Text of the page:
Developing A Registry

Interested in Starting a Registry in your State?


The Watershed Resources Registry (WRR) Initiative team has developed a transferable framework that guides states as they build out their own registry. If you're considering a WRR in your state, here are some thoughts to get you started.

A WRR consists of three essential components: collaboration, GIS-based analyses, and an interactive mapping application for sharing the results.

Collaboration includes primarily federal and state partners, particularly those that are charged with implementing Sections of the Clean Water Act (CWA). For example, the US Army Corps of Engineers (Corps) provides oversight for preventing and minimizing impacts to some of the nation's waters and wetlands through Section 404 of the CWA. The Corps shares this responsibility with the Environmental Protection Agency (EPA) and state agencies, which have developed their own resource protection mechanisms. Additionally, a successfully developed and deployed state WRR requires the investment and buy-in from a wide variety of government and non-profit entities in a given state. Thus, one of the first steps to creating a WRR requires the recruitment of a number of dedicated working professionals to form your state’s technical advisory committee.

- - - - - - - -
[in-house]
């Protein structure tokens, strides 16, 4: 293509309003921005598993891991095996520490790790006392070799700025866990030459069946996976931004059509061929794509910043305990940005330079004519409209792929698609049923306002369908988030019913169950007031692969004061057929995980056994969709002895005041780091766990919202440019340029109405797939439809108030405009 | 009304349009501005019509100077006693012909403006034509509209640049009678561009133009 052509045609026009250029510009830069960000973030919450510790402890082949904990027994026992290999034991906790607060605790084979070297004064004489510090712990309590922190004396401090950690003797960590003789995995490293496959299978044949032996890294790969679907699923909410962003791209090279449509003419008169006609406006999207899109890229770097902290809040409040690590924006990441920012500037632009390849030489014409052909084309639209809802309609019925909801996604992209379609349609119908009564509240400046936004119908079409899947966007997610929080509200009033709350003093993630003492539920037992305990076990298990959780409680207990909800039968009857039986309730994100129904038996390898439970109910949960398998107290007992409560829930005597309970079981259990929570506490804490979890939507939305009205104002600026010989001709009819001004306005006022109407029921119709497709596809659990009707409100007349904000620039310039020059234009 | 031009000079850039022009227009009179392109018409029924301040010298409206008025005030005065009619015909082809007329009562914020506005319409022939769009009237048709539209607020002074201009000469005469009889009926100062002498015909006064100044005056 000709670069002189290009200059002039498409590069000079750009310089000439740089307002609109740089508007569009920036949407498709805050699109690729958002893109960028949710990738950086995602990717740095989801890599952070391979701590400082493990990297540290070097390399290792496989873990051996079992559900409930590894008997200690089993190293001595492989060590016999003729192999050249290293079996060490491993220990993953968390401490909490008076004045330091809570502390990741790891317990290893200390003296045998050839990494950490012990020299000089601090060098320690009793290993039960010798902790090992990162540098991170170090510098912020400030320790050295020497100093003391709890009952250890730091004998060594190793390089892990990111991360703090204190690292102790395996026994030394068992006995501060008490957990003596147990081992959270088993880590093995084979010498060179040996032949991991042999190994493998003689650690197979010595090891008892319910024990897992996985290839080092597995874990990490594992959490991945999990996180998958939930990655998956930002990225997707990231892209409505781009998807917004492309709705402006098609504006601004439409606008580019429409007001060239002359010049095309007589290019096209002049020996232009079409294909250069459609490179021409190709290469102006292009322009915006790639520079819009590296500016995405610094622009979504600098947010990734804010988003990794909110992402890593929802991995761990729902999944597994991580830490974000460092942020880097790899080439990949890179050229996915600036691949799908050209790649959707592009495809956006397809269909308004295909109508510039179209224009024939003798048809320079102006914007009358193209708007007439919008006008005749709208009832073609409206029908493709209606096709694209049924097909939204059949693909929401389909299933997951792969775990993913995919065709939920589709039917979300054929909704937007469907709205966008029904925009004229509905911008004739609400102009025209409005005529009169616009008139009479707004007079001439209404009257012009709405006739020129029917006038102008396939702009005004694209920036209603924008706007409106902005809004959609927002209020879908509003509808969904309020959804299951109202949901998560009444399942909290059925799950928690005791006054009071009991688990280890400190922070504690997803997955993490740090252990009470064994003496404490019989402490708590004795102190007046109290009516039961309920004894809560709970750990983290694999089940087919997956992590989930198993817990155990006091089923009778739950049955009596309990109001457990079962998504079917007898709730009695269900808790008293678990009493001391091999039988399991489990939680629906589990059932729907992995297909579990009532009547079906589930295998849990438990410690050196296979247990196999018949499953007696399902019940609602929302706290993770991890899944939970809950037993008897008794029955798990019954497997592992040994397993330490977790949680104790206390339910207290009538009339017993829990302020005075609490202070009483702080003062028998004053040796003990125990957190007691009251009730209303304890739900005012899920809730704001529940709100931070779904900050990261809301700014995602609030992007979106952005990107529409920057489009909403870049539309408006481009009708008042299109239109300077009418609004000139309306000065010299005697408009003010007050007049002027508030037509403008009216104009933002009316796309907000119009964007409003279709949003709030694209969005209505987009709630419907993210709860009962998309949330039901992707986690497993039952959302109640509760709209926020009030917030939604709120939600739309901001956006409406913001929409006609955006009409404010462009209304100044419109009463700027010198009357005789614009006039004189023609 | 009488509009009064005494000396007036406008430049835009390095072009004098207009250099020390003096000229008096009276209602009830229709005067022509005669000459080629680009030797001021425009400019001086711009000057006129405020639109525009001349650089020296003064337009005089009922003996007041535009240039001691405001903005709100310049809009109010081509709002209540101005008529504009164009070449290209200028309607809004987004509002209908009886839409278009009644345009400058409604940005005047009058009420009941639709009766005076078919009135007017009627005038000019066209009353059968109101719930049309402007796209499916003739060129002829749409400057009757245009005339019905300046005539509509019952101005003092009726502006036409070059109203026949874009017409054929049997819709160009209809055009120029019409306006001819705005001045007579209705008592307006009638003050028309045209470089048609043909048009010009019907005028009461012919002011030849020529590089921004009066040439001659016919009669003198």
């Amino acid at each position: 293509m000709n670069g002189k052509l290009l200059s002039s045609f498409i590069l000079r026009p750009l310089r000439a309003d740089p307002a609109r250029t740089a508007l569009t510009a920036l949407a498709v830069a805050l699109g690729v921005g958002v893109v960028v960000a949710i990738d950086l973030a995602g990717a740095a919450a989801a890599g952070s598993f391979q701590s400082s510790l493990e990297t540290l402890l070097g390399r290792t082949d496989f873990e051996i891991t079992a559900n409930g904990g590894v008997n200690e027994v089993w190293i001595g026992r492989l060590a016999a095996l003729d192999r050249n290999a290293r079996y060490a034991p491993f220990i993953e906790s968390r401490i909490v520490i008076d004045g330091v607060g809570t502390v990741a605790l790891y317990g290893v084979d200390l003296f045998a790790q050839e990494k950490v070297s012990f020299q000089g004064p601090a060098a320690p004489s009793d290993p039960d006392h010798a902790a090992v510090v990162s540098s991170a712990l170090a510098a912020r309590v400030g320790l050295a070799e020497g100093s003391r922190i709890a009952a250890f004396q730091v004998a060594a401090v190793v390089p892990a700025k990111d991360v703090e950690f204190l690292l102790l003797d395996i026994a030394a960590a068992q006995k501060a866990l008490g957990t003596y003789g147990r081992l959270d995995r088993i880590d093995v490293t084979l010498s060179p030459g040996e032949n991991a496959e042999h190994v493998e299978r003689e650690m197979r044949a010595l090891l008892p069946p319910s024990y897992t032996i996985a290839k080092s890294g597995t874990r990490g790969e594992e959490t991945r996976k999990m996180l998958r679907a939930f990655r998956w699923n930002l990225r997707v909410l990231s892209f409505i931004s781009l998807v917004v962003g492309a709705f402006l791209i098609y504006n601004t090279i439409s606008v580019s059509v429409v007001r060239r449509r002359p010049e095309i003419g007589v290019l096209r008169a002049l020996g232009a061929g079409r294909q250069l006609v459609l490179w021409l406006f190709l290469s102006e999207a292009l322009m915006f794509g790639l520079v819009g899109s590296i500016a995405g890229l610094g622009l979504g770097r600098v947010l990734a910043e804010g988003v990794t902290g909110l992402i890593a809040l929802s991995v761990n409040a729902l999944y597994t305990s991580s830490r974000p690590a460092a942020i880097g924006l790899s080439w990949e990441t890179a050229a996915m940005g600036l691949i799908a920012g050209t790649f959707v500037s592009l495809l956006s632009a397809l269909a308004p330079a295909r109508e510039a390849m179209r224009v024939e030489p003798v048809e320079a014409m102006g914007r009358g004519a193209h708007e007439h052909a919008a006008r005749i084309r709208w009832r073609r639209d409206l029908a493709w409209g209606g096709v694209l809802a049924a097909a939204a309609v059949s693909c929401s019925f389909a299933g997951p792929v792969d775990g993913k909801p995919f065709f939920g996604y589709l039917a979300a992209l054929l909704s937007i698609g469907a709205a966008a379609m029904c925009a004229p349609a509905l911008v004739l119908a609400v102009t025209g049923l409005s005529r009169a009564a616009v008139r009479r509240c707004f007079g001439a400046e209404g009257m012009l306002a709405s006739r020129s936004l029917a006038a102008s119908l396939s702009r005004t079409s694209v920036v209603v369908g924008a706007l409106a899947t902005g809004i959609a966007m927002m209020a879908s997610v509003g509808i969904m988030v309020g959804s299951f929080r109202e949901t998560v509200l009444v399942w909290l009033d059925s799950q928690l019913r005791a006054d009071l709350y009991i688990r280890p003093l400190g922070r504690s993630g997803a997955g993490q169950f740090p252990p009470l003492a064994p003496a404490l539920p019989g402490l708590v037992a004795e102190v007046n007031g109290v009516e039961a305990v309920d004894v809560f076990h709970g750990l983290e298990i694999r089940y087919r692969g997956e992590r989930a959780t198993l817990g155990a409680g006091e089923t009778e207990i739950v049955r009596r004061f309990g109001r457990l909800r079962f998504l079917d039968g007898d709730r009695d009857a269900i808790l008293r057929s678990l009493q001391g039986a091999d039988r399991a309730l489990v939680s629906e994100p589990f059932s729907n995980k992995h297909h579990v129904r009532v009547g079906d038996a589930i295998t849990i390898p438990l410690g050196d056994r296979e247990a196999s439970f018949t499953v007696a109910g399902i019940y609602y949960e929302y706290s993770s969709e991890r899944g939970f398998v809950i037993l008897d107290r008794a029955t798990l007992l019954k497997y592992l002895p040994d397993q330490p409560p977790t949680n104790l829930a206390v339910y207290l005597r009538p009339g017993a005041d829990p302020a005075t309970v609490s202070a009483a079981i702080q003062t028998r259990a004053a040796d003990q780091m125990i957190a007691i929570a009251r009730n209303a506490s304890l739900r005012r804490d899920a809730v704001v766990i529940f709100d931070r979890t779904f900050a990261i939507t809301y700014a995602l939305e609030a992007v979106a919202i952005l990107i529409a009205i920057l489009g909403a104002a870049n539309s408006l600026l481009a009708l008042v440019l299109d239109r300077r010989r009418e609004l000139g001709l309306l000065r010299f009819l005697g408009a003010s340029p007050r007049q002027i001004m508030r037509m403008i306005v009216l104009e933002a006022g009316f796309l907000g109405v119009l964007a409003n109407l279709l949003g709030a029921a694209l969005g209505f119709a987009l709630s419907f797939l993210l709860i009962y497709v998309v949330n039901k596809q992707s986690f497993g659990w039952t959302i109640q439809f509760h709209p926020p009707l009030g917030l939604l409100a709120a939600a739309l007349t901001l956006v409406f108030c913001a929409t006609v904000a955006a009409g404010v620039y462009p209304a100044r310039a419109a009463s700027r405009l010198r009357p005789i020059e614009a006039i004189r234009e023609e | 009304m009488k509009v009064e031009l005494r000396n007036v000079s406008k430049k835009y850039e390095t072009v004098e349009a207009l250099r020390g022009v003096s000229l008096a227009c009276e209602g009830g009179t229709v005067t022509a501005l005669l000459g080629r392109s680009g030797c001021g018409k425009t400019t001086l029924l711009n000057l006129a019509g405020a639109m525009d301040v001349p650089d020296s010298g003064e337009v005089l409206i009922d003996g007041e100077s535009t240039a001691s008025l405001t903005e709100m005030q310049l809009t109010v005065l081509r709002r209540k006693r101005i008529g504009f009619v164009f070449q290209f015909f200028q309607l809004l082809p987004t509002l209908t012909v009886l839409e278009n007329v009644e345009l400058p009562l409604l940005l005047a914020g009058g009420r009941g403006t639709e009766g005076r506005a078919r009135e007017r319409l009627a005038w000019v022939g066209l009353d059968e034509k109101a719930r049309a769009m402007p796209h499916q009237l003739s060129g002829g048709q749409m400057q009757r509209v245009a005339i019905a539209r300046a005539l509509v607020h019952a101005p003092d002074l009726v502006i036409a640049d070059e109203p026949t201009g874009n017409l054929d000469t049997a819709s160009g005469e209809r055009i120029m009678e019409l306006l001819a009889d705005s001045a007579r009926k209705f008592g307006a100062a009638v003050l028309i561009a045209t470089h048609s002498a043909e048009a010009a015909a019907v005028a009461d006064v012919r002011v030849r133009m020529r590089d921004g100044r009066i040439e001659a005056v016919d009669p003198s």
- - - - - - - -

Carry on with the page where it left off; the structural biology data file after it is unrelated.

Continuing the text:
This technical advisory committee will articulate a cohesive vision for the state’s conservation goals and develop GIS-based spatial analyses based on those goals. They will also communicate the needs and desires of their wider user base back to the core WRR Initiative team. This will allow for the addition of pertinent, state-specific datasets, reports, and tools.

Lastly, the WRR spatial analyses and corresponding data sets can be shared with the public through an interactive web mapping tool. This tool is built by our MES partners using a common ESRI framework that we adapt to meet each state’s needs and desires.

If you're just starting out, you might proceed as follows.

Procedure figure

Once a state has an active WRR, the process becomes more iterative. For example, the spatial analyses might be updated as new land cover datasets become available, new techniques for performing spatial analyses might be evaluated, or new web mapping technologies come online. At any time, a state's WRR team might be focusing on analysis, education, training, improving the web site, updating the analyses, or all of the above.

For more information, contact Ellen Bryson at bryson.ellen@epa.gov or (215)-814-5727